[Daring Bakers] Apricot tart
Last month unfortunately I was not able to participate in the Daring Bakers’ challenge, because I had to focus on preparing my pastry exam.
Now I’m “free”, though, so I found the time to work on the Daring Bakers’ challenge for June: “Life of pie”!
Rachael from pizzarossa was our lovely June 2013 Daring Bakers’ host and she had us whipping up delicious pies in our kitchens! Cream pies, fruit pies, chocolate pies, even crack pies! There’s nothing like pie!
We were given four alternatives: an American-style Crack pie, a modern Chocolate and caramel tart, an Italian-style crostata and a grandma-style traditional double-crust fruit pie.
I still had some jam and canned fruits left from my exam rehearsal (I swear I used canned fruits just to be trained for my exam!) so it was very easy to opt for an apricot “crostata”!
For the challenge, crostate were considered as nothing more and nothing less than tarts filled with fruit preserves or pastry cream and fresh fruits. I would say that crostata is just the translation of tart… 🙂
I made my own lemon-flavoured shortbread tart dough by following a recipe by Italian pastry chef Iginio Massari, then I filled it with apricot jam and canned apricots and finally topped it with a lemon marmalade.
What I liked the most about this tart was the way to assemble and decorate it: the tart was actually made of a bottom layer with two rings on top, a technique that leaves quite some space for simple decorations on the border.
Just don’t under-cook it like I did, and enjoy! 🙂
Shortbread tart dough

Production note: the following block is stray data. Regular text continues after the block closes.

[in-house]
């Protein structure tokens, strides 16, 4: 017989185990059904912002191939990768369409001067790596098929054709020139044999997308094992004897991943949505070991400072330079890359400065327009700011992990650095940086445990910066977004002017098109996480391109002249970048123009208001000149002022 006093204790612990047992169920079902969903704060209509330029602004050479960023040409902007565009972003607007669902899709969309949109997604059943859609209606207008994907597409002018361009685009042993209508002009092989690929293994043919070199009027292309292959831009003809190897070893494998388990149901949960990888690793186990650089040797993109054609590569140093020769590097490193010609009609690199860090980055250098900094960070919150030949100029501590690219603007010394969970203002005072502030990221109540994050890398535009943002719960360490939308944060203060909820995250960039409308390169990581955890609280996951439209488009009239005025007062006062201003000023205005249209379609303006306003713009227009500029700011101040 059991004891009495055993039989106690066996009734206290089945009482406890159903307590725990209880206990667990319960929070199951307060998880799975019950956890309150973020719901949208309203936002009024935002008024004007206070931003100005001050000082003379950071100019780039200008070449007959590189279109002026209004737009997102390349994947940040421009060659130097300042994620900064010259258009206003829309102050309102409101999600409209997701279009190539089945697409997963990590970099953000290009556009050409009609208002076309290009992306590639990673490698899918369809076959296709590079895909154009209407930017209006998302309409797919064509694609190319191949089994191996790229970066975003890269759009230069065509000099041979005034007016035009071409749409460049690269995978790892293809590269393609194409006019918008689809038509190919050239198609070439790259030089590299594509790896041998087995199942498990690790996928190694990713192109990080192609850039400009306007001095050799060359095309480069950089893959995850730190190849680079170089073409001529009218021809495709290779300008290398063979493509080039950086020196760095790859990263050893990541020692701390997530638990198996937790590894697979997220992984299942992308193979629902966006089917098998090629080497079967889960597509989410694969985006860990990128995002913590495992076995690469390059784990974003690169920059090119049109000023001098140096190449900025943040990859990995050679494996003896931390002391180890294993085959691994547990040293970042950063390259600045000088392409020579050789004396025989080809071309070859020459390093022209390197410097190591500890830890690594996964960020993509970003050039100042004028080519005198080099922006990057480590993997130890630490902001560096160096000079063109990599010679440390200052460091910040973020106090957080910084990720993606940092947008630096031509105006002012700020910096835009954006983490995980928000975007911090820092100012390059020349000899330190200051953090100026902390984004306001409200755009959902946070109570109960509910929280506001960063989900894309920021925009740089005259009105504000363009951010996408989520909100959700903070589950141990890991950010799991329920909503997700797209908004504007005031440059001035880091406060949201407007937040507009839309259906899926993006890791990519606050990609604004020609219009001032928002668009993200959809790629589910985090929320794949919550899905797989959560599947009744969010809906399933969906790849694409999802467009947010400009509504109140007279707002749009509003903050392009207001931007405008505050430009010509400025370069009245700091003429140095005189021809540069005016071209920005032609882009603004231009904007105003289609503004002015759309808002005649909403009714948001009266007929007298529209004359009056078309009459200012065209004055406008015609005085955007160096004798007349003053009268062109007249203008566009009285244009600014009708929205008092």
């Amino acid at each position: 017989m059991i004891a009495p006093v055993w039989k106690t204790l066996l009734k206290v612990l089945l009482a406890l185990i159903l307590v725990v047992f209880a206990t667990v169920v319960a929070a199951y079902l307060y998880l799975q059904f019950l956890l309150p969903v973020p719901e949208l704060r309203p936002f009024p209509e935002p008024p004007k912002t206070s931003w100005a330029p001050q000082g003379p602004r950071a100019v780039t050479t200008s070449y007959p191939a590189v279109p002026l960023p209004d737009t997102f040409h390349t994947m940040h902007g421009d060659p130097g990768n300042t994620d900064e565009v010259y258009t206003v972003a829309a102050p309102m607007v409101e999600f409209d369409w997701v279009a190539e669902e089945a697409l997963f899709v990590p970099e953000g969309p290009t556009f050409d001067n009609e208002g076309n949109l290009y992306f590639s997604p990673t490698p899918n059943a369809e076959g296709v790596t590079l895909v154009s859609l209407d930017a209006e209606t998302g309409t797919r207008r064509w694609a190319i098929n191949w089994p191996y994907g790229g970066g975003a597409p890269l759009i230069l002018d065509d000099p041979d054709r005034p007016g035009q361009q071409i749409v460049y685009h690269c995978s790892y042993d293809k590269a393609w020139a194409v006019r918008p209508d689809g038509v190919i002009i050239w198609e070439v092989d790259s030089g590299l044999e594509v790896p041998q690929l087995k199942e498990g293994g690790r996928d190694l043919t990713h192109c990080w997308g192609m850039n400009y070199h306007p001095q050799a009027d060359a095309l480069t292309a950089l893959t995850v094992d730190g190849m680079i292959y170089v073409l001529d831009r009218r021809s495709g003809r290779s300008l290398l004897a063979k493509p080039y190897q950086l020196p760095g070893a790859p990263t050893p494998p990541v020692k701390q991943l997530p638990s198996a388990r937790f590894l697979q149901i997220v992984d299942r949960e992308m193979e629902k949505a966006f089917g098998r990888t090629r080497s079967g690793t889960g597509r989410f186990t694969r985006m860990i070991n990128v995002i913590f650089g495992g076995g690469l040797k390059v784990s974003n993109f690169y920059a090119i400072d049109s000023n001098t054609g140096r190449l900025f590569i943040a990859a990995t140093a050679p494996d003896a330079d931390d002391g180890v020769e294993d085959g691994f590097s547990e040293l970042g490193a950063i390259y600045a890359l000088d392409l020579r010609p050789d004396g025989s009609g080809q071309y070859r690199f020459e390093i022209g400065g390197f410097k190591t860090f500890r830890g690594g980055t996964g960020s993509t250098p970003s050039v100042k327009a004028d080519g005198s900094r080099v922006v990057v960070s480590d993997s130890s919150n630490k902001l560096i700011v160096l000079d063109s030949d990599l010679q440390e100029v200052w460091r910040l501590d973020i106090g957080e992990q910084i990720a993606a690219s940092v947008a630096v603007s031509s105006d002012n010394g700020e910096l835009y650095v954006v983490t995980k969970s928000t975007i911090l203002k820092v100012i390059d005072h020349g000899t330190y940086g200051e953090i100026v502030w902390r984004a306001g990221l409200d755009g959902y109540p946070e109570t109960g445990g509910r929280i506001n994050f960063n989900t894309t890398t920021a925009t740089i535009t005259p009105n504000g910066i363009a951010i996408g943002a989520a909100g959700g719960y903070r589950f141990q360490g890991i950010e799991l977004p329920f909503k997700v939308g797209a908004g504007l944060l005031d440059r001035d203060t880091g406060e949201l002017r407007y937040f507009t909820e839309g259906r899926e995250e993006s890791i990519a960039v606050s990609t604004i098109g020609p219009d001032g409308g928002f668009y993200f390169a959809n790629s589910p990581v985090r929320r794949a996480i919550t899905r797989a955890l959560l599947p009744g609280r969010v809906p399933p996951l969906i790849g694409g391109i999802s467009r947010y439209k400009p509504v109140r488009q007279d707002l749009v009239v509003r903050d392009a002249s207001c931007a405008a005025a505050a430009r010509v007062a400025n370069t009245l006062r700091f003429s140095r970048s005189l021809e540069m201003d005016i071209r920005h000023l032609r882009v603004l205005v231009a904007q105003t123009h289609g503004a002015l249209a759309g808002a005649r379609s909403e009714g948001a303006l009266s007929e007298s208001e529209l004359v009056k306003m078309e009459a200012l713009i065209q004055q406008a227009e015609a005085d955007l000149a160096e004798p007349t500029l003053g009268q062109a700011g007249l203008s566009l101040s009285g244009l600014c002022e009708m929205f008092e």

|250g||Pastry flour (sifted)|
|200g||Unsalted butter (cold)|
|25g||Eggs ((1/2 egg, slightly beaten))|
|Zest of 1/2 lemon|
|1/4 teaspoon||Vanilla seeds|
- It is very important that the butter be cold when mixed with the flour: the purpose of the "sablage" method is to isolate the flour with particles of fat; if the fat is not cold enough, this action cannot be performed correctly
- This recipe is very rich in butter, so the dough should definitely rest for hours in the fridge, otherwise it will be too difficult to roll out
- The unbaked dough can be stored in the fridge for 2 days or in the freezer for 3-4 months. Baked tart doughs can be stored for several days in a dry environment away from light and air.
|400-500g||Shortbread tart dough|
|As needed||Apricot jam|
|As needed||Lemon jam|
|6-8||Canned apricots (strained)|
Working with dough rings is quite tough in warm weather as they will not hold their shape well when you attempt to place them on the other layers. Don't hesitate to store the dough for some time in the fridge whenever it's needed, even when it's already rolled out: it will be much easier then to handle it.